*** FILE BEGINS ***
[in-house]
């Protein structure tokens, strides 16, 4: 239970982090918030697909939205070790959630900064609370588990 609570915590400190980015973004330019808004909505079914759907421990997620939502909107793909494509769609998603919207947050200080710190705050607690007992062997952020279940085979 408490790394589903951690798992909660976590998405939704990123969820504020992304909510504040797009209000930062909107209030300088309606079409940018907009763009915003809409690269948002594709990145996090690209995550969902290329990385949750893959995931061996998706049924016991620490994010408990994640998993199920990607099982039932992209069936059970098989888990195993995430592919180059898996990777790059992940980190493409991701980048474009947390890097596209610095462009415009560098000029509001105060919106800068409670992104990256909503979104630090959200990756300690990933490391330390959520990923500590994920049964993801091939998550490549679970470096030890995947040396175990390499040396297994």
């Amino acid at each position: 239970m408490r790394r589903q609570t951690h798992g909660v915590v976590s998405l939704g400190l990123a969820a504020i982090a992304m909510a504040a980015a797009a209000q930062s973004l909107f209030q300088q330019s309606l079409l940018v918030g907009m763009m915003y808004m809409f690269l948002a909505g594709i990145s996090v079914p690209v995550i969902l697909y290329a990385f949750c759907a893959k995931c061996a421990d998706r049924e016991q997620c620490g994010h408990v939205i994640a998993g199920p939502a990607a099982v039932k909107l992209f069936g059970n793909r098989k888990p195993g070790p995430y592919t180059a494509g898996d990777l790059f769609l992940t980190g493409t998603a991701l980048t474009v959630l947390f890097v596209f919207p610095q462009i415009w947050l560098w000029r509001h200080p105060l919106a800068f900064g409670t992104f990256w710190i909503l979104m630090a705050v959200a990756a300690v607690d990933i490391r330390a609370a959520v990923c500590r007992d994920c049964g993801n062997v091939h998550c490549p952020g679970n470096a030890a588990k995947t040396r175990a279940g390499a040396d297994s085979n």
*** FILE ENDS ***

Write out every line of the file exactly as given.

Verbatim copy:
[in-house]
């Protein structure tokens, strides 16, 4: 239970982090918030697909939205070790959630900064609370588990 609570915590400190980015973004330019808004909505079914759907421990997620939502909107793909494509769609998603919207947050200080710190705050607690007992062997952020279940085979 408490790394589903951690798992909660976590998405939704990123969820504020992304909510504040797009209000930062909107209030300088309606079409940018907009763009915003809409690269948002594709990145996090690209995550969902290329990385949750893959995931061996998706049924016991620490994010408990994640998993199920990607099982039932992209069936059970098989888990195993995430592919180059898996990777790059992940980190493409991701980048474009947390890097596209610095462009415009560098000029509001105060919106800068409670992104990256909503979104630090959200990756300690990933490391330390959520990923500590994920049964993801091939998550490549679970470096030890995947040396175990390499040396297994």
């Amino acid at each position: 239970m408490r790394r589903q609570t951690h798992g909660v915590v976590s998405l939704g400190l990123a969820a504020i982090a992304m909510a504040a980015a797009a209000q930062s973004l909107f209030q300088q330019s309606l079409l940018v918030g907009m763009m915003y808004m809409f690269l948002a909505g594709i990145s996090v079914p690209v995550i969902l697909y290329a990385f949750c759907a893959k995931c061996a421990d998706r049924e016991q997620c620490g994010h408990v939205i994640a998993g199920p939502a990607a099982v039932k909107l992209f069936g059970n793909r098989k888990p195993g070790p995430y592919t180059a494509g898996d990777l790059f769609l992940t980190g493409t998603a991701l980048t474009v959630l947390f890097v596209f919207p610095q462009i415009w947050l560098w000029r509001h200080p105060l919106a800068f900064g409670t992104f990256w710190i909503l979104m630090a705050v959200a990756a300690v607690d990933i490391r330390a609370a959520v990923c500590r007992d994920c049964g993801n062997v091939h998550c490549p952020g679970n470096a030890a588990k995947t040396r175990a279940g390499a040396d297994s085979n």